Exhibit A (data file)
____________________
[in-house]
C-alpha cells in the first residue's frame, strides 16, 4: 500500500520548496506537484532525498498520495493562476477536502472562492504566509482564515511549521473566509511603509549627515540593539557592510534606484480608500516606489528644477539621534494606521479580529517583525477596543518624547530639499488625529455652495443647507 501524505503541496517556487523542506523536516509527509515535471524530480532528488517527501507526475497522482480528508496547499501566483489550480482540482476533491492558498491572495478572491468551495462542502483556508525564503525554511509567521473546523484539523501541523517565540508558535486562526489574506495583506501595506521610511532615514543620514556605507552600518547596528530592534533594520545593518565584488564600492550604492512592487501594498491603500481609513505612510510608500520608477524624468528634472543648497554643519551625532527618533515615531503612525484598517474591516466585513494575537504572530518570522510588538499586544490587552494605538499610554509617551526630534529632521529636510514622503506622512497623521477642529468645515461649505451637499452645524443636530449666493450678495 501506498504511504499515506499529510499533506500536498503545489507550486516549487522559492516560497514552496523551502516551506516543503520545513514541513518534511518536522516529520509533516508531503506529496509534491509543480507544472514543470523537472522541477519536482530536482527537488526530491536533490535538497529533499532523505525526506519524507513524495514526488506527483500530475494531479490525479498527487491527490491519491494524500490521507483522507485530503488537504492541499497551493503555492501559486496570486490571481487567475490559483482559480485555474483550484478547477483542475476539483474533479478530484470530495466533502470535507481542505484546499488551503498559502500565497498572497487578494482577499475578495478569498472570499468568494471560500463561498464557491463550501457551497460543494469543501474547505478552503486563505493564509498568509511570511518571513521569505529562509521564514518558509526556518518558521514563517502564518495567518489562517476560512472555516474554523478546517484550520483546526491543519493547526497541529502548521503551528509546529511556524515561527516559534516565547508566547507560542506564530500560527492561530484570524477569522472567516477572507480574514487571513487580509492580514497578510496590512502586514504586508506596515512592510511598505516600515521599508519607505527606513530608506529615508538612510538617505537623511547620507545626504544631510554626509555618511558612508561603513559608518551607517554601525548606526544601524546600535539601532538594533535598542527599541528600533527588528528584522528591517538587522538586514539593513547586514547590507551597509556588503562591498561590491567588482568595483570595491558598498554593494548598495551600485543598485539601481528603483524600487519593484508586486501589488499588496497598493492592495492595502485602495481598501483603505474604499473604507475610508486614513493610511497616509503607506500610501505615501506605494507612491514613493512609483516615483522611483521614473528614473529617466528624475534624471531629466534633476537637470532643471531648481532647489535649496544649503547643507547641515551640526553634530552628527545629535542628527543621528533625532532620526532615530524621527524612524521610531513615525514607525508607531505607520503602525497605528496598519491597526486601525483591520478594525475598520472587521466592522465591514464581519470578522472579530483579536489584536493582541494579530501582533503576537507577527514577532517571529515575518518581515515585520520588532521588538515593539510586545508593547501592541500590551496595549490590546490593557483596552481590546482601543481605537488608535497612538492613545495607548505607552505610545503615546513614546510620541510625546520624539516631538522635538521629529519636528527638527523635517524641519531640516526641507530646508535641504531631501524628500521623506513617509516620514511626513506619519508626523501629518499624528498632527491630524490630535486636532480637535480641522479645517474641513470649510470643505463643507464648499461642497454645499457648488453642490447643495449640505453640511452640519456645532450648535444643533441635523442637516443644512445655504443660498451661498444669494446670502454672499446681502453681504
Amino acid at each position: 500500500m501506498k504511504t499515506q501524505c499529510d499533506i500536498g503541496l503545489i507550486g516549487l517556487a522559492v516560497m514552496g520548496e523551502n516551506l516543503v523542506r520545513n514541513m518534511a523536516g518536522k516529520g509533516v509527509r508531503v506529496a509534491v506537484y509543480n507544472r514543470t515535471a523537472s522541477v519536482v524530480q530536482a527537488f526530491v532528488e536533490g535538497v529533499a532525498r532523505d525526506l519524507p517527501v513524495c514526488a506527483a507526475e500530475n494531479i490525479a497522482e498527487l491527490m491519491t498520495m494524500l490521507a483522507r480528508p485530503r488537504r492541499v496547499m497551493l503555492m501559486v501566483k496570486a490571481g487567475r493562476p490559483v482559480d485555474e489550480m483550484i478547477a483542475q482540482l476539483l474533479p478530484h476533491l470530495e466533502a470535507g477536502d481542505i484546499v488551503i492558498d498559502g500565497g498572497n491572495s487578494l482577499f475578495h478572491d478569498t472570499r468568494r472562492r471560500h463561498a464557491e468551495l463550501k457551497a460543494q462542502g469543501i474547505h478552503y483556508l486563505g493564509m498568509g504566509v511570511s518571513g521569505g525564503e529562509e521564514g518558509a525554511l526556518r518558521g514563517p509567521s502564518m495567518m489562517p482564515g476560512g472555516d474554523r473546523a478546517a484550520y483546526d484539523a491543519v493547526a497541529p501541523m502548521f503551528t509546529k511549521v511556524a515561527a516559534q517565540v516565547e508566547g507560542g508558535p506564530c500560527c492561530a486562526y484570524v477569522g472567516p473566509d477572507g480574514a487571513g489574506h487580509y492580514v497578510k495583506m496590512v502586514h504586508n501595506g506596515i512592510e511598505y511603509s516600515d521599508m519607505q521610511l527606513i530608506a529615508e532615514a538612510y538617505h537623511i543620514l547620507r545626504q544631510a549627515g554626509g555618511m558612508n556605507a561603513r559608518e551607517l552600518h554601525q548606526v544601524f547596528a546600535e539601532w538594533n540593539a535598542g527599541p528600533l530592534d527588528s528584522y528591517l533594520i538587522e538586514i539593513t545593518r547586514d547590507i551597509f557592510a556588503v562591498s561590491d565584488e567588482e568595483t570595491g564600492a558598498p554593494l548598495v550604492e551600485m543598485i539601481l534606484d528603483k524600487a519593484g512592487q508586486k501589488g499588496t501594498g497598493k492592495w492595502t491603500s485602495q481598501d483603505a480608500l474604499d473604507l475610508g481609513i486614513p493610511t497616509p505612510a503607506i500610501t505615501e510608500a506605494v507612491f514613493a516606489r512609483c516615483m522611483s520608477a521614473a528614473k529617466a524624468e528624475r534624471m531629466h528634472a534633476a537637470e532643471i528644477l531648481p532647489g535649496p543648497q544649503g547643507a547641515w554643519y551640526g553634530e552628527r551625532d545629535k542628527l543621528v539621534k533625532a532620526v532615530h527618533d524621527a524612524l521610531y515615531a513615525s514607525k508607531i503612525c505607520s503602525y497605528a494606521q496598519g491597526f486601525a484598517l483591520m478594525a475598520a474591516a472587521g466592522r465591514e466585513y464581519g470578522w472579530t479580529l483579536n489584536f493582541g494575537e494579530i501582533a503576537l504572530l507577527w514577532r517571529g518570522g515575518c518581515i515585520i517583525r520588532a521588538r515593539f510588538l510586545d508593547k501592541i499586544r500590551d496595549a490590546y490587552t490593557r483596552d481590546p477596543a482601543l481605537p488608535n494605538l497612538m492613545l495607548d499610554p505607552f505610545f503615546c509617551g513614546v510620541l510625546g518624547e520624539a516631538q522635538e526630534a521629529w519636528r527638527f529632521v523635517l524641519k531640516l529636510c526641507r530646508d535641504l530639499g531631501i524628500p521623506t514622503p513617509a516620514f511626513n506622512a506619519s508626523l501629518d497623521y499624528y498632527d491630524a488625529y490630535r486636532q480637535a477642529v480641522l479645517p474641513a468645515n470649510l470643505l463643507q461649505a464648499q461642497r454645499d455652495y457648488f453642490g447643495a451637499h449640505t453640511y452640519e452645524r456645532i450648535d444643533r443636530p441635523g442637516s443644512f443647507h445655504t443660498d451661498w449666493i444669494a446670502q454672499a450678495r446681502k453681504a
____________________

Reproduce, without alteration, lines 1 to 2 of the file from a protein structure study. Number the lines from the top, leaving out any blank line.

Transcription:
[in-house]
C-alpha cells in the first residue's frame, strides 16, 4: 500500500520548496506537484532525498498520495493562476477536502472562492504566509482564515511549521473566509511603509549627515540593539557592510534606484480608500516606489528644477539621534494606521479580529517583525477596543518624547530639499488625529455652495443647507 501524505503541496517556487523542506523536516509527509515535471524530480532528488517527501507526475497522482480528508496547499501566483489550480482540482476533491492558498491572495478572491468551495462542502483556508525564503525554511509567521473546523484539523501541523517565540508558535486562526489574506495583506501595506521610511532615514543620514556605507552600518547596528530592534533594520545593518565584488564600492550604492512592487501594498491603500481609513505612510510608500520608477524624468528634472543648497554643519551625532527618533515615531503612525484598517474591516466585513494575537504572530518570522510588538499586544490587552494605538499610554509617551526630534529632521529636510514622503506622512497623521477642529468645515461649505451637499452645524443636530449666493450678495 501506498504511504499515506499529510499533506500536498503545489507550486516549487522559492516560497514552496523551502516551506516543503520545513514541513518534511518536522516529520509533516508531503506529496509534491509543480507544472514543470523537472522541477519536482530536482527537488526530491536533490535538497529533499532523505525526506519524507513524495514526488506527483500530475494531479490525479498527487491527490491519491494524500490521507483522507485530503488537504492541499497551493503555492501559486496570486490571481487567475490559483482559480485555474483550484478547477483542475476539483474533479478530484470530495466533502470535507481542505484546499488551503498559502500565497498572497487578494482577499475578495478569498472570499468568494471560500463561498464557491463550501457551497460543494469543501474547505478552503486563505493564509498568509511570511518571513521569505529562509521564514518558509526556518518558521514563517502564518495567518489562517476560512472555516474554523478546517484550520483546526491543519493547526497541529502548521503551528509546529511556524515561527516559534516565547508566547507560542506564530500560527492561530484570524477569522472567516477572507480574514487571513487580509492580514497578510496590512502586514504586508506596515512592510511598505516600515521599508519607505527606513530608506529615508538612510538617505537623511547620507545626504544631510554626509555618511558612508561603513559608518551607517554601525548606526544601524546600535539601532538594533535598542527599541528600533527588528528584522528591517538587522538586514539593513547586514547590507551597509556588503562591498561590491567588482568595483570595491558598498554593494548598495551600485543598485539601481528603483524600487519593484508586486501589488499588496497598493492592495492595502485602495481598501483603505474604499473604507475610508486614513493610511497616509503607506500610501505615501506605494507612491514613493512609483516615483522611483521614473528614473529617466528624475534624471531629466534633476537637470532643471531648481532647489535649496544649503547643507547641515551640526553634530552628527545629535542628527543621528533625532532620526532615530524621527524612524521610531513615525514607525508607531505607520503602525497605528496598519491597526486601525483591520478594525475598520472587521466592522465591514464581519470578522472579530483579536489584536493582541494579530501582533503576537507577527514577532517571529515575518518581515515585520520588532521588538515593539510586545508593547501592541500590551496595549490590546490593557483596552481590546482601543481605537488608535497612538492613545495607548505607552505610545503615546513614546510620541510625546520624539516631538522635538521629529519636528527638527523635517524641519531640516526641507530646508535641504531631501524628500521623506513617509516620514511626513506619519508626523501629518499624528498632527491630524490630535486636532480637535480641522479645517474641513470649510470643505463643507464648499461642497454645499457648488453642490447643495449640505453640511452640519456645532450648535444643533441635523442637516443644512445655504443660498451661498444669494446670502454672499446681502453681504